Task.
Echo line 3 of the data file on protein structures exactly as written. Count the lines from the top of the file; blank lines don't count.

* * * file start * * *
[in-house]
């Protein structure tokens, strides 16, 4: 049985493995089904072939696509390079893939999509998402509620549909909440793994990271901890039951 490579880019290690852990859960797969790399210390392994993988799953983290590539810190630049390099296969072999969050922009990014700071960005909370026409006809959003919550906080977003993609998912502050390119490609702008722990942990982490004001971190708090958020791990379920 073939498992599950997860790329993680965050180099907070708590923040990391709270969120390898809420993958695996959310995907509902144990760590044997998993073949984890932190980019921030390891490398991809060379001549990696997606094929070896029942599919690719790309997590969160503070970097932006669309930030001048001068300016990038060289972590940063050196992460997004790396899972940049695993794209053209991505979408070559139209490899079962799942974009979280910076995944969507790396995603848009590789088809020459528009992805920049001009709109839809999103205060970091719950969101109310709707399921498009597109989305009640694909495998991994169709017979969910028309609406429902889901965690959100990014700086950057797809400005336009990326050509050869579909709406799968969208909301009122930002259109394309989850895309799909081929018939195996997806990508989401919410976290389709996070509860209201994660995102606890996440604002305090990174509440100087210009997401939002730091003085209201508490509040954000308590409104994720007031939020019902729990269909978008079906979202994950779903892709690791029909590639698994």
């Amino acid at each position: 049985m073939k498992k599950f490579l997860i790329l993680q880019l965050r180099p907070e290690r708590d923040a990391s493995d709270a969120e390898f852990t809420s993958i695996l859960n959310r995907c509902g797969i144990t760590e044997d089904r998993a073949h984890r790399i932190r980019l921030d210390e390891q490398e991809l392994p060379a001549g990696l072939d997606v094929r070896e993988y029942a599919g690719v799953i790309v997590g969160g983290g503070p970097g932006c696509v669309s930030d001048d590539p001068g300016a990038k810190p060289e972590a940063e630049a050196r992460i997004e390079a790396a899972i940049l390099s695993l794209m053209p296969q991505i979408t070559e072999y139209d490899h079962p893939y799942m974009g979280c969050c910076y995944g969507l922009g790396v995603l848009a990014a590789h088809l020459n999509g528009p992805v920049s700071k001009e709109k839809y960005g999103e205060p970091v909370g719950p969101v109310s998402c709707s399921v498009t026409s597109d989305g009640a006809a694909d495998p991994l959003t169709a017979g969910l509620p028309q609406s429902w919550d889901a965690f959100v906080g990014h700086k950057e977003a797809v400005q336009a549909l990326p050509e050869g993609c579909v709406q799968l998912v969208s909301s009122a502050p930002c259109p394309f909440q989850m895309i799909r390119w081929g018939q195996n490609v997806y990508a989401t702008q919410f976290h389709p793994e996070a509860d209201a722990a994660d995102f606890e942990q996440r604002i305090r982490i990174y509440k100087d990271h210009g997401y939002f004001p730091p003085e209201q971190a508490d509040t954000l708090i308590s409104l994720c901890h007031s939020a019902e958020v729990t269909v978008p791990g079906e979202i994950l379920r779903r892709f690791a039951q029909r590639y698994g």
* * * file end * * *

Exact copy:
């Amino acid at each position: 049985m073939k498992k599950f490579l997860i790329l993680q880019l965050r180099p907070e290690r708590d923040a990391s493995d709270a969120e390898f852990t809420s993958i695996l859960n959310r995907c509902g797969i144990t760590e044997d089904r998993a073949h984890r790399i932190r980019l921030d210390e390891q490398e991809l392994p060379a001549g990696l072939d997606v094929r070896e993988y029942a599919g690719v799953i790309v997590g969160g983290g503070p970097g932006c696509v669309s930030d001048d590539p001068g300016a990038k810190p060289e972590a940063e630049a050196r992460i997004e390079a790396a899972i940049l390099s695993l794209m053209p296969q991505i979408t070559e072999y139209d490899h079962p893939y799942m974009g979280c969050c910076y995944g969507l922009g790396v995603l848009a990014a590789h088809l020459n999509g528009p992805v920049s700071k001009e709109k839809y960005g999103e205060p970091v909370g719950p969101v109310s998402c709707s399921v498009t026409s597109d989305g009640a006809a694909d495998p991994l959003t169709a017979g969910l509620p028309q609406s429902w919550d889901a965690f959100v906080g990014h700086k950057e977003a797809v400005q336009a549909l990326p050509e050869g993609c579909v709406q799968l998912v969208s909301s009122a502050p930002c259109p394309f909440q989850m895309i799909r390119w081929g018939q195996n490609v997806y990508a989401t702008q919410f976290h389709p793994e996070a509860d209201a722990a994660d995102f606890e942990q996440r604002i305090r982490i990174y509440k100087d990271h210009g997401y939002f004001p730091p003085e209201q971190a508490d509040t954000l708090i308590s409104l994720c901890h007031s939020a019902e958020v729990t269909v978008p791990g079906e979202i994950l379920r779903r892709f690791a039951q029909r590639y698994g």